Thursday, November 02, 2023

About the Relationship Between Strong and Weak Interactions in the TGD Universe

In the TGD view, classical electroweak interactions are basically local and only classical electroweak gauge potentials appear in the TGD analogs of fundamental interaction vertices describing splitting and reconnection of monopole flux tubes, which describe also strong interactions at the particle level. The basic problem is to understand how strong interactions can be parity conserving while the classical electroweak dynamics violates parity conservation.

The proposed model, argued to overcome this problem, involves several topological elements.

  1. The topological explanation of the family replication phenomenon in terms of the genus of partonic 2-surface carrying fermion lines as boundaries of string world sheets.
  2. The view of holography as a 4-D analog of holomorphy reducing to 2-D holomorphy for partonic 2-surfaces. This predicts two kinds of partonic 2-surfaces as complex 2-surfaces in CP2 with a spherical topology. Tor the homologically non-trivial geodesic sphere induced weak fields vanish (no parity violation classically) and for the second complex sphere they do not. A natural working hypothesis is that these two spheres explain the difference between strong and weak interactions.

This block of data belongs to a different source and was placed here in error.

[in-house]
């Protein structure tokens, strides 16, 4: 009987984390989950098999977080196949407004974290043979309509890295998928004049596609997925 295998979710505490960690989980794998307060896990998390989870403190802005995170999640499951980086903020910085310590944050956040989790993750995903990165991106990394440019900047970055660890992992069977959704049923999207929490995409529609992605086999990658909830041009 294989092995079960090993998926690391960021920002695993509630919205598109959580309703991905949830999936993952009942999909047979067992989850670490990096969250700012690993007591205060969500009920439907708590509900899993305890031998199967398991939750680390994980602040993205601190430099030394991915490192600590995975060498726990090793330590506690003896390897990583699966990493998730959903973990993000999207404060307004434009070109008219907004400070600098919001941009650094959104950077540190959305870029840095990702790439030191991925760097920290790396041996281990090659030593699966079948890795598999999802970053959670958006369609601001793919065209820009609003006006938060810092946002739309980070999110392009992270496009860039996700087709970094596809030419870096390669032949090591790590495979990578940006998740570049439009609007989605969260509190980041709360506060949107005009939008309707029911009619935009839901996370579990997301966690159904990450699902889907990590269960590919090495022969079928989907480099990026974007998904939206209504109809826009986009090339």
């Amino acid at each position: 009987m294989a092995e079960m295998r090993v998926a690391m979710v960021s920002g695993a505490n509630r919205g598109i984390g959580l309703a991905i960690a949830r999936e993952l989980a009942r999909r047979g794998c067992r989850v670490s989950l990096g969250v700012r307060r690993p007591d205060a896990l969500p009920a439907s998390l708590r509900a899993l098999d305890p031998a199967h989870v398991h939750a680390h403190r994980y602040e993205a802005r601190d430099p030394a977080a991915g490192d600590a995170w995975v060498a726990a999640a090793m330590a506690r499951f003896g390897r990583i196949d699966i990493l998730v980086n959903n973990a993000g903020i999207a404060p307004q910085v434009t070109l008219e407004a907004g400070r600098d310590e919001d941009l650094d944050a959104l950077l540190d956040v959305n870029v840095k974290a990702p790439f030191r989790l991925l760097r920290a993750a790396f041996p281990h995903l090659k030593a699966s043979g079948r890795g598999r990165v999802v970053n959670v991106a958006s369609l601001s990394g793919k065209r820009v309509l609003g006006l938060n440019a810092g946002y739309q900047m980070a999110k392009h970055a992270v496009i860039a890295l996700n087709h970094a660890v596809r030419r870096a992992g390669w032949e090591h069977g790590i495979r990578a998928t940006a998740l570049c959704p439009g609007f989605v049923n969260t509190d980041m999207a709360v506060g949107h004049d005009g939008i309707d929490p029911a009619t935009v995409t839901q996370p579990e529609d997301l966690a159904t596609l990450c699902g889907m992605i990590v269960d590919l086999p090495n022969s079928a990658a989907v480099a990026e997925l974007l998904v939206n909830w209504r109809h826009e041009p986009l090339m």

3. The homology (Kähler magnetic) charge h of the partonic 2-surface correlates with the genus of the partonic 2-surface. For complex partonic 2-surfaces in CP2, the genus is given g=(h-1)(h-2)/2-s, where s is the number of singularities. Only the genera g=(h-1)(h-2)/2 are free of singularities. For g=0, this includes h=1 and h=2. Already for g=2 there would be singularity. It is however possible to overcome this problem since partonic 2-surfaces can be deformed to M4 degrees of freedom and one can add handles in this way. A rather detailed picture of partonic 2-surfaces and monopole flux tubes emerges.
See the article About the Relationship Between Strong and Weak Interactions in the TGD Universe or the chapter with the same title.

For a summary of earlier postings see Latest progress in TGD.

For the lists of articles (most of them published in journals founded by Huping Hu) and books about TGD see this.

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